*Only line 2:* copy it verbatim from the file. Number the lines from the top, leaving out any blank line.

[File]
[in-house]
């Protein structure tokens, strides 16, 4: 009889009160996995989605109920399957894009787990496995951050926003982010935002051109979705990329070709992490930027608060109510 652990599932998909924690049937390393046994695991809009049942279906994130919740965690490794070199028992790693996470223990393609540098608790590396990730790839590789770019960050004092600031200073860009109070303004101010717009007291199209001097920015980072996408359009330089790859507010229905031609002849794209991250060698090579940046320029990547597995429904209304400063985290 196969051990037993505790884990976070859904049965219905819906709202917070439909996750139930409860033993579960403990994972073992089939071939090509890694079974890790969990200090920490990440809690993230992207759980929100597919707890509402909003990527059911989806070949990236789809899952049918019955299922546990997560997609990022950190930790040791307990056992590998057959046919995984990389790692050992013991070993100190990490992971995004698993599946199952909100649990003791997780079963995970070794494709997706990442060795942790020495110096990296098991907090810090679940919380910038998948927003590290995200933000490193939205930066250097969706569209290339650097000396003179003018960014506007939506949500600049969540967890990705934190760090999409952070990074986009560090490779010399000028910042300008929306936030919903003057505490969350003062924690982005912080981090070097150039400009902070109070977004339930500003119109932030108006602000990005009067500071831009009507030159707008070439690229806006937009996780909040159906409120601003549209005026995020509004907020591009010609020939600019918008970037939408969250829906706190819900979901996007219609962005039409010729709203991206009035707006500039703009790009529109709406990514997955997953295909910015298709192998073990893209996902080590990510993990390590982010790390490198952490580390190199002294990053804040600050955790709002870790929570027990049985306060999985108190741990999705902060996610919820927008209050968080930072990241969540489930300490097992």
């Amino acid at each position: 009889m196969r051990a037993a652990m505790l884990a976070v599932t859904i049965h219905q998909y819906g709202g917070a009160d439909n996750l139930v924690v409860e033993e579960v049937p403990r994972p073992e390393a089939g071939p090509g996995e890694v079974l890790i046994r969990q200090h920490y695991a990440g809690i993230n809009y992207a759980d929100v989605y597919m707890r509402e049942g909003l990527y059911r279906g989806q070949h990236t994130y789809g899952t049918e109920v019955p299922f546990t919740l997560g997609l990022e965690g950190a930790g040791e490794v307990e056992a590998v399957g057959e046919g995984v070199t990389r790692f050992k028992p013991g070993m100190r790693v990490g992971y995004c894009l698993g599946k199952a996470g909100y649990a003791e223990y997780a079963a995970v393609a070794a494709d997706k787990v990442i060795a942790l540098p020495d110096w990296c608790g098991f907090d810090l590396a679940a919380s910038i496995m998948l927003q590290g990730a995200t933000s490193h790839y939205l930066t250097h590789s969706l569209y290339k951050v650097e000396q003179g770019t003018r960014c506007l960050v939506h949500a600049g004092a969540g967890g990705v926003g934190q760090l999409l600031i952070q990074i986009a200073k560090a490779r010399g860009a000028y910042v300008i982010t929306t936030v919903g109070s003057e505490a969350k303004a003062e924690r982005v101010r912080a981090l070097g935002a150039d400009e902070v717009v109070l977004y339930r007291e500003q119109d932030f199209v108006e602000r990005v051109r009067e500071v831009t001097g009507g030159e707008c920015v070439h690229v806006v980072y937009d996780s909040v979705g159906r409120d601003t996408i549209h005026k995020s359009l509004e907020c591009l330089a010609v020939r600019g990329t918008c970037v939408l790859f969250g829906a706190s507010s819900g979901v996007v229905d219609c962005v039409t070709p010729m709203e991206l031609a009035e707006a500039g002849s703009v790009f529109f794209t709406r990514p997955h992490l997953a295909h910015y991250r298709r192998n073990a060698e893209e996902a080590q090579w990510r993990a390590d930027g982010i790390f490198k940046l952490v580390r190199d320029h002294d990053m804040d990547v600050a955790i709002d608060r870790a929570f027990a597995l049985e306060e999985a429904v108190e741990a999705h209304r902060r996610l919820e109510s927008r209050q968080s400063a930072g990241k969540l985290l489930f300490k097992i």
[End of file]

């Protein structure tokens, strides 16, 4: 009889009160996995989605109920399957894009787990496995951050926003982010935002051109979705990329070709992490930027608060109510 652990599932998909924690049937390393046994695991809009049942279906994130919740965690490794070199028992790693996470223990393609540098608790590396990730790839590789770019960050004092600031200073860009109070303004101010717009007291199209001097920015980072996408359009330089790859507010229905031609002849794209991250060698090579940046320029990547597995429904209304400063985290 196969051990037993505790884990976070859904049965219905819906709202917070439909996750139930409860033993579960403990994972073992089939071939090509890694079974890790969990200090920490990440809690993230992207759980929100597919707890509402909003990527059911989806070949990236789809899952049918019955299922546990997560997609990022950190930790040791307990056992590998057959046919995984990389790692050992013991070993100190990490992971995004698993599946199952909100649990003791997780079963995970070794494709997706990442060795942790020495110096990296098991907090810090679940919380910038998948927003590290995200933000490193939205930066250097969706569209290339650097000396003179003018960014506007939506949500600049969540967890990705934190760090999409952070990074986009560090490779010399000028910042300008929306936030919903003057505490969350003062924690982005912080981090070097150039400009902070109070977004339930500003119109932030108006602000990005009067500071831009009507030159707008070439690229806006937009996780909040159906409120601003549209005026995020509004907020591009010609020939600019918008970037939408969250829906706190819900979901996007219609962005039409010729709203991206009035707006500039703009790009529109709406990514997955997953295909910015298709192998073990893209996902080590990510993990390590982010790390490198952490580390190199002294990053804040600050955790709002870790929570027990049985306060999985108190741990999705902060996610919820927008209050968080930072990241969540489930300490097992």